Some Nerve: Lessons Learned While Becoming Brave/Patty Chang Anker: Reflections

Friday, June 21, 2013

Photo Caption: National Book Awards, 1998, Reading at the New School. Left to right: Patty Chang Anker, my publicist; Amy Rennert, my agent; me with bangs; Louise Brockett, WW Norton publicist; Alane Salierno Mason, my editor.

My friends, gather round and listen well. I have a prediction to make:

{Patty Chang Anker is set to become America's next sweetheart.}

Yes, that's her, up there, on one of the most sacred nights of my publishing life—another century, another me. That's Patty as publicist, a UPenn graduate, before she was a mom. That's Patty before she, to use her word, changed. Let her explain:
Maybe it was forty and realizing that it wasn't just days but decades slipping by in the same worn paths that somehow grew narrower with each foray. Maybe it was the sense among friends that as we got older we were becoming more like ourselves, but not in a good way. I love you, but didn't we have the same conversation last week? Maybe it was the hypocrisy of stuffing my children into snowsuits and shin guards and helmets and sending them out into the fray while I cheered from a bench. Maybe it was a combination of all that and a last-gasp, premenopausal burst of hormones.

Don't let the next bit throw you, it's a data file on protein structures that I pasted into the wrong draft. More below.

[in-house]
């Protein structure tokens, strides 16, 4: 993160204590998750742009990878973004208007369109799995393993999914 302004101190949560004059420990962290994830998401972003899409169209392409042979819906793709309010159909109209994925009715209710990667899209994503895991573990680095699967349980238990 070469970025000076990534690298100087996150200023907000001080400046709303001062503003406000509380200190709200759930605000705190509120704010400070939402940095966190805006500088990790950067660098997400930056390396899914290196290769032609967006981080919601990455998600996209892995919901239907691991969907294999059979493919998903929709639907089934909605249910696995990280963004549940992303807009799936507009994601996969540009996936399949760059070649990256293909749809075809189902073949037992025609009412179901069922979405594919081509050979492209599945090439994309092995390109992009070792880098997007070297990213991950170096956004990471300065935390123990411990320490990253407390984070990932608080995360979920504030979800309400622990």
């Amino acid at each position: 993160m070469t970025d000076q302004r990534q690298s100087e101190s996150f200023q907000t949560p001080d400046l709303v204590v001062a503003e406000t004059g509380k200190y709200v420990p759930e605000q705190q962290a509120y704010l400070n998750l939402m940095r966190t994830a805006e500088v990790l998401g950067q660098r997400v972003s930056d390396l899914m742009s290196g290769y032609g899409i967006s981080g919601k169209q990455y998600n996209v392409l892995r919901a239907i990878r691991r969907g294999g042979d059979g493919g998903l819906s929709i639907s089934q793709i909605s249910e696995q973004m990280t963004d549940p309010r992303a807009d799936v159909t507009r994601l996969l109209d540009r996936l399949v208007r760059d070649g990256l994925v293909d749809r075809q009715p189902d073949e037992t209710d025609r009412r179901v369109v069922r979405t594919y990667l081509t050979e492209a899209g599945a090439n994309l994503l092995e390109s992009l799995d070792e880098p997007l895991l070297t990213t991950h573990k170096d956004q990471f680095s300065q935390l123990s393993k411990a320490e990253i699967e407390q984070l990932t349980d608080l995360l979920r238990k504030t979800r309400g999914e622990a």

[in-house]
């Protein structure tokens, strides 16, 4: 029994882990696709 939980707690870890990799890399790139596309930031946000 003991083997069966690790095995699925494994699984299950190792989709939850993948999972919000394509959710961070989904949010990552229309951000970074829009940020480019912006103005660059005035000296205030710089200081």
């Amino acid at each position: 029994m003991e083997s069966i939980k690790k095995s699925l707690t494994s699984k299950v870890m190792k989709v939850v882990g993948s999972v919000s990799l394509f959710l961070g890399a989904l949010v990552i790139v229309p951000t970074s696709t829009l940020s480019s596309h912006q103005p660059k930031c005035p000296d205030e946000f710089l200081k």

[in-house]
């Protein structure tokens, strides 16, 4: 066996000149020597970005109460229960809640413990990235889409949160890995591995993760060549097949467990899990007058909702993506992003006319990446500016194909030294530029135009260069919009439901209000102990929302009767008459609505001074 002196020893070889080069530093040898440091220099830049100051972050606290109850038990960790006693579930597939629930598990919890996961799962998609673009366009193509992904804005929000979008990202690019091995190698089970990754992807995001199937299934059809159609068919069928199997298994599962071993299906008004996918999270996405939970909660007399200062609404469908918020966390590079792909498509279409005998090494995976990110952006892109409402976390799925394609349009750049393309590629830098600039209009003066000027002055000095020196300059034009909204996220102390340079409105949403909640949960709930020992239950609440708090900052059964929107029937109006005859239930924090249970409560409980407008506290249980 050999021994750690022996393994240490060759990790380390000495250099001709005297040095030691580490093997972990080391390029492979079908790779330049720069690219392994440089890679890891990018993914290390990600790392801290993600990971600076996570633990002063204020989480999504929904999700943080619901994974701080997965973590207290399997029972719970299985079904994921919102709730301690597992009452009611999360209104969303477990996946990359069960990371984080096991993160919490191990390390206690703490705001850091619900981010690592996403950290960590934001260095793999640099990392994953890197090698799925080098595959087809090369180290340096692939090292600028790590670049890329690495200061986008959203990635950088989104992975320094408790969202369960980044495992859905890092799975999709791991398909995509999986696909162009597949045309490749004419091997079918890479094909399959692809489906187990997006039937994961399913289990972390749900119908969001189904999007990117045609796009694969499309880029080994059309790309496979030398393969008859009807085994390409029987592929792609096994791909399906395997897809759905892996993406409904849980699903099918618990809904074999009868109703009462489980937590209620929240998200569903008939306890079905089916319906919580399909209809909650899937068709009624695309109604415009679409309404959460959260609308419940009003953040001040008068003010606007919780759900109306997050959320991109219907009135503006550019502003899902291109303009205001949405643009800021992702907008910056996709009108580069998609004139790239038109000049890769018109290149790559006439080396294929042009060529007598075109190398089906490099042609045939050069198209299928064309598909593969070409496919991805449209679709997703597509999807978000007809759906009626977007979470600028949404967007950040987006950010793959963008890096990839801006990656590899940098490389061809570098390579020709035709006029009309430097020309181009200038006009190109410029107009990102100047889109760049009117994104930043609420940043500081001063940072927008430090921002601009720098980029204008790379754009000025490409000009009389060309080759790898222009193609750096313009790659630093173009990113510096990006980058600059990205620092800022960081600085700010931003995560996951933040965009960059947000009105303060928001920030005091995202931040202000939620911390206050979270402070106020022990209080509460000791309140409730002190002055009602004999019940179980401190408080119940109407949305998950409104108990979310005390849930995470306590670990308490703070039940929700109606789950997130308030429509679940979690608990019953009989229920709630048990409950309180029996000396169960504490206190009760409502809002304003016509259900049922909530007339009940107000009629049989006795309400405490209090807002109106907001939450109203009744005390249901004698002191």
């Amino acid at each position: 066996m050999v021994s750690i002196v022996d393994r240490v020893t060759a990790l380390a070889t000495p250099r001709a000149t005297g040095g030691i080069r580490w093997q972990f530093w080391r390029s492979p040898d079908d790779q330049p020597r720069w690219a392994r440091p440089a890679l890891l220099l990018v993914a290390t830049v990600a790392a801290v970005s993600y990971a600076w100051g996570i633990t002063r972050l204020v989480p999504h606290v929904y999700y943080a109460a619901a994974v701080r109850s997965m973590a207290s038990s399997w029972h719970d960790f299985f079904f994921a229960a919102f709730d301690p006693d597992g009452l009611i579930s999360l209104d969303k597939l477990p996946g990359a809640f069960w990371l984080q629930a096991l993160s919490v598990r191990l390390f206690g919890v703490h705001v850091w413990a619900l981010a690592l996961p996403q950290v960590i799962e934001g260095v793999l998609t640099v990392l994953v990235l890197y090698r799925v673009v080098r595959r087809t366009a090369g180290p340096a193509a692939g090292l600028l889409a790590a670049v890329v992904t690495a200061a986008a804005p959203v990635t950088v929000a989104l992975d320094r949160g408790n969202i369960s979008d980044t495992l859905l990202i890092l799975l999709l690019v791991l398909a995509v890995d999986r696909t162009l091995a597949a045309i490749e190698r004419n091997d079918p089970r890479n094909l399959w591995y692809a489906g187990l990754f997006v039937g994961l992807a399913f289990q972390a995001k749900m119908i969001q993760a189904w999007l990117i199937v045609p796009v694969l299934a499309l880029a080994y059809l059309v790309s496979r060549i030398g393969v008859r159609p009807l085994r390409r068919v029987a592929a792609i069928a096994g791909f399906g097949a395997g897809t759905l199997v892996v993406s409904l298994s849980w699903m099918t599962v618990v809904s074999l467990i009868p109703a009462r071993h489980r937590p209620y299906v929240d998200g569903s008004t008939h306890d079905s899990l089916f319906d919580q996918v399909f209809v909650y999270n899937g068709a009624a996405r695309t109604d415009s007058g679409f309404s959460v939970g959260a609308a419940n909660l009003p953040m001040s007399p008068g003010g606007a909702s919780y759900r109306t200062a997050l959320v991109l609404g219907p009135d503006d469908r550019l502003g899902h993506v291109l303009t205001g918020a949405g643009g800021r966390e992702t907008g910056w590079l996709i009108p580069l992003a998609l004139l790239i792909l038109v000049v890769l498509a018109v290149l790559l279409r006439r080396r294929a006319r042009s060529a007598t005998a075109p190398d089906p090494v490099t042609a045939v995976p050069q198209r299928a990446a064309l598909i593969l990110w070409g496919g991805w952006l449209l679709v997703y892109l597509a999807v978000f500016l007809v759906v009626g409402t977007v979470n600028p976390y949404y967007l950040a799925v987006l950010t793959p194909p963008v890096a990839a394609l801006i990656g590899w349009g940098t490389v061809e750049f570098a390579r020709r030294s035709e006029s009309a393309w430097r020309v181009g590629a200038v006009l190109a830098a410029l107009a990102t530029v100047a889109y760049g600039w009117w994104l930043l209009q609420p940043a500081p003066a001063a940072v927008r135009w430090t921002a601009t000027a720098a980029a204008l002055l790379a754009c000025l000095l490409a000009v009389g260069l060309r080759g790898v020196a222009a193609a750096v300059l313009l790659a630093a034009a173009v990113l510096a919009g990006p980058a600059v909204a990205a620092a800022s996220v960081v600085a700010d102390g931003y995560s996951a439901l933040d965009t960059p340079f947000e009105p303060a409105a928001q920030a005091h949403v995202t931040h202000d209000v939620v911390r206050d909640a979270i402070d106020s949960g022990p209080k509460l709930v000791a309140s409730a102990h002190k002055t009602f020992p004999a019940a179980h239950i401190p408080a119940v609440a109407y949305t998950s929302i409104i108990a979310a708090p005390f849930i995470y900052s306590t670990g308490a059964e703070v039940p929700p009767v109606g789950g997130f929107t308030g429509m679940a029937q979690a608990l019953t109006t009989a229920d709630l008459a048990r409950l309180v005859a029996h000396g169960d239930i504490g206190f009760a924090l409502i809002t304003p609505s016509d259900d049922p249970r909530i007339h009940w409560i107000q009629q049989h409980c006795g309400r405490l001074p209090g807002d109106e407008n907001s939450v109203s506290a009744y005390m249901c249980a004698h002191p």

Whatever it was, after a lifetime of living nowhere near the edge, I had had enough. I started diving in.
Literally, Patty dove in. To the local pool. To de-cluttering her home. To public speaking. To biking. To surfing a frigid lake in winter. She went from supporting books to writing her own. And what a wonderful—and helpful—book it is. Endearing came to mind several times. Funny. Companionable. Sincere.

Some Nerve: Lessons Learned While Becoming Brave (Riverhead, October 2013) is precisely what its title promises, which is to say a journey away from fear and toward joy. It's Patty taking on the Greek Chorus that has both ransacked and italicized her thoughts. One part of her brain is telling her she can't swim. One part is leaving her on the sidelines. One part is encouraging her to talk out of both sides of her mouth as she cheers her two children toward things she has never done herself.

And then, hidden at first, more bold and ballsy in time, are all those other parts of her brain that say, Timidity is for the birds. Life is to be lived.

Patty introduces us to a world of helpful souls as she soldiers on—the expert de-clutterer, the teachers who believe, the friends who encourage her to swim, the toastmasters and psychologists and one writer/surfer dude. She made me smile time and again, not just because I know Patty—have known her for years now, have watched her evolve, have chuckled at her blog and her Facebook posts—but because every darned thing she writes is so quintessential in its own right that I know there'll be tens of thousands, no doubt more, smiling with her soon.

Patty has worked for a long time to become this more whole version of herself, and she has worked a long time to become this author. In a few short months, she's going to have so many friends/admirers/dudes in her life that she won't know what to do. I picture her, rock starish, being lifted up by hands and hearts set free, above a sea of lights.


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